And in this era, a menu item isn't considered complete until it's fried, sandwiched between something else and then finally drizzled with some sort of sauce. 

So, what's on the menu for 2017? Well, peanuts, hot dogs and apple pie nachos, of course.


With a new season about to begin, CSNmidatlantic.com has identified 10 of the most eye-popping and artery-clogging foods available around Major League Baseball in 2017. To see them, simply click on the link above or below to open our gallery (no fork and knife necessary).

After all, while peanuts and Cracker Jack are cute, they simply can't match up with a hot dog topped with bacon and a fried egg. 


Quick Links

Nationals Ace Max Scherzer will not be team's opening day starter

Nationals Ace Max Scherzer will not be team's opening day starter

Nationals manager Dusty Baker said that Max Scherzer is not on track to be the team's opening day starter, and will most likely open the season as the third pitcher in the rotation. 

Scherzer has been the team's starter on opening day for the past two seasons, but a stress fracture in the knuckle of his right ring finger caused him to miss the start of spring training, and the World Baseball Classic.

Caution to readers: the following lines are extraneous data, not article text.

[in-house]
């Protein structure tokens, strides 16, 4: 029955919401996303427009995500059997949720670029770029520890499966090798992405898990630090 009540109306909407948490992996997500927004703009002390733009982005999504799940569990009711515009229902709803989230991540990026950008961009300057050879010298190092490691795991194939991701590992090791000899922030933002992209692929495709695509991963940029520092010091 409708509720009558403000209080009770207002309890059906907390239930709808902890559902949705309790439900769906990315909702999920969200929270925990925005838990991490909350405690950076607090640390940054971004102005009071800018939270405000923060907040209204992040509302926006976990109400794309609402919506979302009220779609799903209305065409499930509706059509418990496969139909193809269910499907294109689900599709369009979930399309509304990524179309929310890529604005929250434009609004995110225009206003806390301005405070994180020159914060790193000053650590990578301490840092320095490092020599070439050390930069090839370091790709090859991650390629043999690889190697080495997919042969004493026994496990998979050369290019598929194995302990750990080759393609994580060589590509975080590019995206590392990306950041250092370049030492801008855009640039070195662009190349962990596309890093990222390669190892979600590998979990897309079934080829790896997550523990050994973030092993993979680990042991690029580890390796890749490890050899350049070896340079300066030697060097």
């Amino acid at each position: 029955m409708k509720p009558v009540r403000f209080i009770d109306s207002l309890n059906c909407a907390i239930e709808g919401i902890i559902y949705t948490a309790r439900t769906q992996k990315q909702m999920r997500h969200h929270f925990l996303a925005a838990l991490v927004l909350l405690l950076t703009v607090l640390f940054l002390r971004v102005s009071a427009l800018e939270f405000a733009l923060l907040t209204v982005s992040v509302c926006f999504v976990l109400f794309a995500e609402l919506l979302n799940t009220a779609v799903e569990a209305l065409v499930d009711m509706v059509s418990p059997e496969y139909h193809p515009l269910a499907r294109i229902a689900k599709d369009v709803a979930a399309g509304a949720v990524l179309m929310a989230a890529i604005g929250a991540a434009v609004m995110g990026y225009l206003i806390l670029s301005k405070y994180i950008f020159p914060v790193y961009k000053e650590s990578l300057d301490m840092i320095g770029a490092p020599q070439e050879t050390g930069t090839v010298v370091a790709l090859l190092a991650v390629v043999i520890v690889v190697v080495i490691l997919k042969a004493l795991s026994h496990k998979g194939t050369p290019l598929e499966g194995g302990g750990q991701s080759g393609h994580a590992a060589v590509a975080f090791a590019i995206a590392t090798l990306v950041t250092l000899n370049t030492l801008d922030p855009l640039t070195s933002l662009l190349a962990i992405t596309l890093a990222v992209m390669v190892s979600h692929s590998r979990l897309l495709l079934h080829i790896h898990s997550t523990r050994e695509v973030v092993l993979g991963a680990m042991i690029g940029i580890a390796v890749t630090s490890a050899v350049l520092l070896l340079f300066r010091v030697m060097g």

Scherzer did, however, make his first MLB spring training start of 2017 on Wednesday. The 2016 NL Cy Young award winner allowed two earned runs on five hits over 4.2 innings. He added four strikeouts and one walk, and reportedly looked just like you would expect from Max Scherzer. 

"To be out there competing, throwing all my pitches, throwing them for strikes, that's a great first outing," Scherzer told Eddie Matz of ESPN after the game. "Finger's good. Finger feels like a finger. I'm getting through that injury. It's behind me now."

With Scherzer set to open the season as the third starter in the rotation, that likely means that Stephen Strasburg will start on opening day against the Miami Marlins, and Tanner Roark will slot in behind him. 

While it's nice to have your ace pitcher starting on opening day, it's not a huge deal to have Scherzer start the season third in the rotation, especially because the Nationals starting rotation is the strength of the team

RELATED: Nationals' Tanner Roark pitches four scoreless innings to help Team USA beat Japan in WBC